“Extreme right-wing terrorism is a transnational challenge. Its tentacles reach from Australia to Ukraine, and Norway to New Zealand but it has evolved at a different pace in different parts of the world,” stated Emerita Torres, Director of Policy Research and Programs at The Soufan Center. On 6 October 2020, Ms. Torres moderated the Global Research Network (GRN) roundtable, “Emerging Trends in Violent Extremism Conducive to Terrorism: a Focus on Extreme Right-Wing Terrorism.”
The virtual roundtable was organized by the Counter-Terrorism Committee Executive Directorate (CTED) to help prepare Counter Terrorism Committee (CTC) members and other Member States for the CTC Open Briefing on 9 October 2020. CTED’s analysis has shown that while extreme right-wing terrorism is not a new phenomenon, it is clearly a growing concern, and a growing concern for the Counter Terrorism Committee (CTC) members and other Member States.
Several key themes emerged from these discussions. “This movement is fueled by common narratives. Narratives of white genocide. Narratives of a Great Replacement. Narratives of a kind of a new world order,” explained Dr. Kacper Rekawek, a researcher at the Counter Extremism Project.
All panelists emphasized both the challenges around finding a shared lexicon, but also the importance of nuance and recognizing that the umbrella term of the extreme right encompassed a large number of ideologies and groups who do not necessarily share the same tactics. Dr. Natalie James, Head of the Counter-Extremism Research Unit at the Centre for Analysis of the Radical Right asserted, “Unless you separate the notion of terrorism from the notion of extremism, no, they are not fit for purpose because those two things are incredibly different.”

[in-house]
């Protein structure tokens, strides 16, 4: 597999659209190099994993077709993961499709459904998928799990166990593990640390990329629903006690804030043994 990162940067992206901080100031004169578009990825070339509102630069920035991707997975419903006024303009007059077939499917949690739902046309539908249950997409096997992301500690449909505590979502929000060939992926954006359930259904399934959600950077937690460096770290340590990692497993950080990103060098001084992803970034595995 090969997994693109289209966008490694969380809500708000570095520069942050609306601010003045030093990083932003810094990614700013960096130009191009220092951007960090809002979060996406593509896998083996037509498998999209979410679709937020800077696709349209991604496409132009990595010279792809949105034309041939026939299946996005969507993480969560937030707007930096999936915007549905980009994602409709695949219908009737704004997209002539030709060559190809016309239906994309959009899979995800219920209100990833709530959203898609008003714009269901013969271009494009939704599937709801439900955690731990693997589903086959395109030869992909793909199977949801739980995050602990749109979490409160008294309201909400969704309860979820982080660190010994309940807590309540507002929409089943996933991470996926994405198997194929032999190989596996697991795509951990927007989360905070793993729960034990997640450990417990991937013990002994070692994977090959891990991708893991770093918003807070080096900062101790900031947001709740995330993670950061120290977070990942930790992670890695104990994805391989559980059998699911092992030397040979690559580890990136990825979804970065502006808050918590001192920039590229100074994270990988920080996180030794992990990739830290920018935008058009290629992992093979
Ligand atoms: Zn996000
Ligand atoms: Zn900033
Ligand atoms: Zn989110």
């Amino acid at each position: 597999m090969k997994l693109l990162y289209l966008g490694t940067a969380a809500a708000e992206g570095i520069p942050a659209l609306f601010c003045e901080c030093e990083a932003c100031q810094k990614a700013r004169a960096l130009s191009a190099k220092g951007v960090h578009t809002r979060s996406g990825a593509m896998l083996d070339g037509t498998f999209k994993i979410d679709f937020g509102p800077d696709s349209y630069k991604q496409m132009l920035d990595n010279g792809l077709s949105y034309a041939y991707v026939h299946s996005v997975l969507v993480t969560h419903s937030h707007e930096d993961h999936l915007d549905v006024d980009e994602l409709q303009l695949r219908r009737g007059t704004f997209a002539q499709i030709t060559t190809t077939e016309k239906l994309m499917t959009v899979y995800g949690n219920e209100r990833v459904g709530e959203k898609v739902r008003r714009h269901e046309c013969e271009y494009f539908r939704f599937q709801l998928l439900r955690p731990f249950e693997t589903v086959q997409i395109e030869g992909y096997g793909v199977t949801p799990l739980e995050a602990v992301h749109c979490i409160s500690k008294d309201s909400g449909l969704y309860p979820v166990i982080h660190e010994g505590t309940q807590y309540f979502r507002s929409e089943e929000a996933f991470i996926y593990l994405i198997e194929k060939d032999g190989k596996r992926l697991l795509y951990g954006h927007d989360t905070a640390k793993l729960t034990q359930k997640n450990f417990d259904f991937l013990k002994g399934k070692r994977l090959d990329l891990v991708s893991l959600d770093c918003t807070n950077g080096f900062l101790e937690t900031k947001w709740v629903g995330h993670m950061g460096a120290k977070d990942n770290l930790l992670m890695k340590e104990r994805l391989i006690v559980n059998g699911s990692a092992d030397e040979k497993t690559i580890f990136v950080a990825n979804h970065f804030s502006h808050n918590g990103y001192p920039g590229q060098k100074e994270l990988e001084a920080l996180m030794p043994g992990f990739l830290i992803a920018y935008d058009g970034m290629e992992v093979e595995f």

Gender dimensions were also raised throughout the discussion. “Thinking about gender has to mean thinking about relationships between men and women, thinking about power and thinking about masculinities,” stated Dr. Elizabeth Pearson, a lecturer at the Cyber Threats Research Centre at Swansea University.
It was also clear from the discussions that significant gaps and challenges remain. “We’re still thinking in very 20th century ways about how to tackle what is an inherently 21st century problem,” declared Dr. Matthew Feldman, Director of the Centre for Analysis of the Radical Right. Tom Keatinge, Director of the Royal United Services Institute explained “In an environment where there is increased collaboration online, this will without doubt extend to financial support across national boundaries.” Therefore, Dr. Cathrine Thorleifsson, a researcher at the Centre for Research on Extremism at the University of Oslo suggested, “We need to teach youngsters how to challenge de-humanizing discourse and conspiratorial thinking about ethnic and religious minorities.”
The full roundtable is available on YouTube.
The concept note for the virtual roundtable is available here.
The agenda for the virtual roundtable is available here.